Dynamic, matrix-based, adaptive, and market-driven businesses are complex. Executives are exhorted to coordinate intra- / inter-firm value activities for multiple stakeholders while simultaneously maintaining profitability. To do so, executives need a “new way of thinking” about integrated value management and a more relevant set of management principles based on systems theory / practice. 21st century business problems are difficult. They are made even more complex by incomplete, contradictory, and changing requirements. Systems researchers call these “wicked problems” with inherent “messiness”. Optimizing value within firms / across value chains is one such problem. Don’t let your company become a place “where value goes to die.” Avoid this “wicked problem!” Use the Integrated Value Process (IVP) framework to ensure value flows across your value chain.
Brain science provides a useful metaphor for business. Consider “collective intelligence” – what does a company “know”? To answer that question, one needs to study the system / network (e.g. the company), the interactions between groups in the company (e.g. its functions or departments), and the discrete activities of each of its members (e.g. the individual employees). A complex web of cognitive inter-relations / inter-dependencies exists in the brain, the firm, and the value chain. Systems-thinking and complexity theory provide useful tools to analyze both. The Integrated Value Process (IVP) framework is a complex, dynamic, interactive model for managing business value holistically across the value chain. Read More
Confusion / hype characterize most discussions of Blockchain (BC) technology. BC’s use of ‘chain’ is misleading: BCs are NOT value chains. Marketing spin prevents finding BC’s true value. Use Integrated Value Process (IVP) framework to distinguish reality from fiction.
Like a map for a large complex journey, working in the 21st century economy requires both a comprehensive understanding of multiple areas / subjects and a deep understanding of a few specialty topics. Now more than ever, executives need a cross-functional / multidisciplinary ‘meta’ definition of value and a holistic process to translate / coordinate / align alternative definitions of value across organizational boundaries. They need the Integrated Value Process (IVP) to optimize value flows to achieve / maintain competitive advantage. Read More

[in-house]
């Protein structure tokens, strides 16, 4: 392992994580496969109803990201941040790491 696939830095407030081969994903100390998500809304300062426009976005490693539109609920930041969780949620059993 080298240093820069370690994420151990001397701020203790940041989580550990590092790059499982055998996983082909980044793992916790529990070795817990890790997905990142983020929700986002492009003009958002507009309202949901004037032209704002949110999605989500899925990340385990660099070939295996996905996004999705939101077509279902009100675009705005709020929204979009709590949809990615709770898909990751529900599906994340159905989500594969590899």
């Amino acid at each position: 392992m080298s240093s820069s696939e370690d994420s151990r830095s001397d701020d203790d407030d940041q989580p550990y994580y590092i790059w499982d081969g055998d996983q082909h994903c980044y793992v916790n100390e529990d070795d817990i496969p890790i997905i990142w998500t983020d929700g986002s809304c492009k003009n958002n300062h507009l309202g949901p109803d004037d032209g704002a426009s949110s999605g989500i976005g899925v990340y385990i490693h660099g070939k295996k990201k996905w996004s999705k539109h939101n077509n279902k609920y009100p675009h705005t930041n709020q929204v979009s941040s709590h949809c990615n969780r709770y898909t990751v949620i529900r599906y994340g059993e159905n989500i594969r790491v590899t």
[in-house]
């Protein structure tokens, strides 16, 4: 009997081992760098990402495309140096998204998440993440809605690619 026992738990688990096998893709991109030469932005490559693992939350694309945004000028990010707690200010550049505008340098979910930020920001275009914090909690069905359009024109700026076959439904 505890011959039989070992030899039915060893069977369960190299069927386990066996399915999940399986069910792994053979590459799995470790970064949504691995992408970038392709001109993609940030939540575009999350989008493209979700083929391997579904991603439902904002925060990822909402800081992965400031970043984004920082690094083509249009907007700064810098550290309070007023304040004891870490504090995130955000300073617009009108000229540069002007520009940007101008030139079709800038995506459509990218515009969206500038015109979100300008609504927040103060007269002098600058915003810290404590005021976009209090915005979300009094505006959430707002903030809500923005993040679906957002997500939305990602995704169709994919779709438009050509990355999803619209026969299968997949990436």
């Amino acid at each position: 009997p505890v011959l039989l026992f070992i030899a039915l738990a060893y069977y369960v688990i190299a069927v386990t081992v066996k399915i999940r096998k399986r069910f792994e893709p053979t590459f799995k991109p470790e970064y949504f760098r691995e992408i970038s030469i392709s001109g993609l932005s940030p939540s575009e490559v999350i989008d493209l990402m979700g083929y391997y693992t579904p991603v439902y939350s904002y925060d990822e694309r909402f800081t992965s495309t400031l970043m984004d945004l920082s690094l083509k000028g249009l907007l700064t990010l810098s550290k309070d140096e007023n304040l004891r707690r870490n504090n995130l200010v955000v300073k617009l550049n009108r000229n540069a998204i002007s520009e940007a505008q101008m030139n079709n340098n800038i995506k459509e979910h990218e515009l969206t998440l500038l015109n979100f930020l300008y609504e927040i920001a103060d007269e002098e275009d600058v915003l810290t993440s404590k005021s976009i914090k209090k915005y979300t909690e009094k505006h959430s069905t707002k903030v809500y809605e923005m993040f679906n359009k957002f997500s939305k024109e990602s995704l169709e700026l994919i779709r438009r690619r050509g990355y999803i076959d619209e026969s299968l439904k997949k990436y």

In order to understand value, one needs a robust theory of value (conceptual intelligence), a way of properly specifying value (encoded intelligence), an effective way to communicate value (emotional intelligence), and a way to decide which actions / activities to undertake (experiential intelligence). One needs to integrate or synthesize all four areas to be effective – for value to flow. Moreover, individuals across the organization need to do so simultaneously in order for value to flow across the organization and / or value stream. Read More
Value is key to strategy. Value is the foundation of the value chain, i.e. the interconnected value activities within the firm. Value activities are the physically and technologically distinct activities the firm performs. They are the building blocks by which the firm creates a product / service valuable to its buyers, i.e. the firm’s value proposition. Read More
To manage value across its value chain, a company’s executives need to understand where “value gaps”might exist. While executives use “value management” principles and aim for their companies to be “value-based” / “value-driven” in terms of their respective strategies, there is surprisingly little consensus on the definition of value in academe / practice. The ensuing alternative definitions of value lead to mistranslation / misinterpretation / misalignment that impede value creation and “value flows.” Read More
The New York Times ran an article on the difficulty of describing the strange ideas emerging from physics. In “Tongue-tied by Physics: The Ineffable Lightness of Being” (12 October 2003), George Johnson recounts an exchange between two eminent physicists in the 1920s as they hiked the mountains above Göttingen: ”How can we ever hope to understand atoms?”… Read More
Value. Value-add. Value-driven. Value creation. Value chains. Value propositions. I hear speakers frequently use these terms at seminars / workshops and in the popular business press. Whose value? What is value? Says who? Where’s the proof? Read More
To be perceived as strategic, Knowledge Management (KM) professionals need to understand the concept of value. Perhaps it comes as no surprise to KM practitioners that there is surprisingly little consensus on the definition of value in academe / practice. The ensuing alternative definitions of value lead to mistranslation / misinterpretation / misalignment. Read More